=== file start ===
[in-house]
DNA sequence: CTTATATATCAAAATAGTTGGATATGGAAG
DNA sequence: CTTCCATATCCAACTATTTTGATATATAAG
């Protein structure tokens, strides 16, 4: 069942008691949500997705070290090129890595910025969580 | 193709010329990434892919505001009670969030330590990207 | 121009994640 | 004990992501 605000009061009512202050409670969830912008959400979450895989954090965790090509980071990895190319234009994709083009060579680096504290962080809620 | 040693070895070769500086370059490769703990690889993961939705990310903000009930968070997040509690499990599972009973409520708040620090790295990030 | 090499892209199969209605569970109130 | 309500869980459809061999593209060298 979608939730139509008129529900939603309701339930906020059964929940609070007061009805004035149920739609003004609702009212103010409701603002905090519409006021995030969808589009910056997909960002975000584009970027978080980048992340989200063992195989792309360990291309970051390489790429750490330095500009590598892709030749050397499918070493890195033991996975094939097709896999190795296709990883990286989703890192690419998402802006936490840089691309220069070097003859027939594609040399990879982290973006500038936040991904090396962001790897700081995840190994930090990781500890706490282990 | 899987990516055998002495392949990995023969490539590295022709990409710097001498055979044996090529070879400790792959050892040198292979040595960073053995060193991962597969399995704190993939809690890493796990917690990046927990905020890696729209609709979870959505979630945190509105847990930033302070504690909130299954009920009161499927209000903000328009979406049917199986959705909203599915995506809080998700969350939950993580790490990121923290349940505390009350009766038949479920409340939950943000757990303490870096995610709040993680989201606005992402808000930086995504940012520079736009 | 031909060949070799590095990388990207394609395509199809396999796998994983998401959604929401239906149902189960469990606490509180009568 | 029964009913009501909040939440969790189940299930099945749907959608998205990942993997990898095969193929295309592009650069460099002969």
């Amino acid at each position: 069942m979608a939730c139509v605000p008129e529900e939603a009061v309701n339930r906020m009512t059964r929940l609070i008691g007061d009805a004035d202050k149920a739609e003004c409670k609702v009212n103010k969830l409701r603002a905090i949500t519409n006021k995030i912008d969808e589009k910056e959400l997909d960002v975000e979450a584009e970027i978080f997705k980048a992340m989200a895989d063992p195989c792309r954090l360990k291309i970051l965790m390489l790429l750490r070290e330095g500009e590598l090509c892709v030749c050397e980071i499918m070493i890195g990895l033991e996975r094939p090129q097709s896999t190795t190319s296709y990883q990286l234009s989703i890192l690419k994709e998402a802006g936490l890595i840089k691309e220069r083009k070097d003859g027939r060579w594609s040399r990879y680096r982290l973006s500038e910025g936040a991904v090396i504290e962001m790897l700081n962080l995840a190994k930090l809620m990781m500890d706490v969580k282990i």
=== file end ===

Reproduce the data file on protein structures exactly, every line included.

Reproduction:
[in-house]
DNA sequence: CTTATATATCAAAATAGTTGGATATGGAAG
DNA sequence: CTTCCATATCCAACTATTTTGATATATAAG
């Protein structure tokens, strides 16, 4: 069942008691949500997705070290090129890595910025969580 | 193709010329990434892919505001009670969030330590990207 | 121009994640 | 004990992501 605000009061009512202050409670969830912008959400979450895989954090965790090509980071990895190319234009994709083009060579680096504290962080809620 | 040693070895070769500086370059490769703990690889993961939705990310903000009930968070997040509690499990599972009973409520708040620090790295990030 | 090499892209199969209605569970109130 | 309500869980459809061999593209060298 979608939730139509008129529900939603309701339930906020059964929940609070007061009805004035149920739609003004609702009212103010409701603002905090519409006021995030969808589009910056997909960002975000584009970027978080980048992340989200063992195989792309360990291309970051390489790429750490330095500009590598892709030749050397499918070493890195033991996975094939097709896999190795296709990883990286989703890192690419998402802006936490840089691309220069070097003859027939594609040399990879982290973006500038936040991904090396962001790897700081995840190994930090990781500890706490282990 | 899987990516055998002495392949990995023969490539590295022709990409710097001498055979044996090529070879400790792959050892040198292979040595960073053995060193991962597969399995704190993939809690890493796990917690990046927990905020890696729209609709979870959505979630945190509105847990930033302070504690909130299954009920009161499927209000903000328009979406049917199986959705909203599915995506809080998700969350939950993580790490990121923290349940505390009350009766038949479920409340939950943000757990303490870096995610709040993680989201606005992402808000930086995504940012520079736009 | 031909060949070799590095990388990207394609395509199809396999796998994983998401959604929401239906149902189960469990606490509180009568 | 029964009913009501909040939440969790189940299930099945749907959608998205990942993997990898095969193929295309592009650069460099002969």
């Amino acid at each position: 069942m979608a939730c139509v605000p008129e529900e939603a009061v309701n339930r906020m009512t059964r929940l609070i008691g007061d009805a004035d202050k149920a739609e003004c409670k609702v009212n103010k969830l409701r603002a905090i949500t519409n006021k995030i912008d969808e589009k910056e959400l997909d960002v975000e979450a584009e970027i978080f997705k980048a992340m989200a895989d063992p195989c792309r954090l360990k291309i970051l965790m390489l790429l750490r070290e330095g500009e590598l090509c892709v030749c050397e980071i499918m070493i890195g990895l033991e996975r094939p090129q097709s896999t190795t190319s296709y990883q990286l234009s989703i890192l690419k994709e998402a802006g936490l890595i840089k691309e220069r083009k070097d003859g027939r060579w594609s040399r990879y680096r982290l973006s500038e910025g936040a991904v090396i504290e962001m790897l700081n962080l995840a190994k930090l809620m990781m500890d706490v969580k282990i």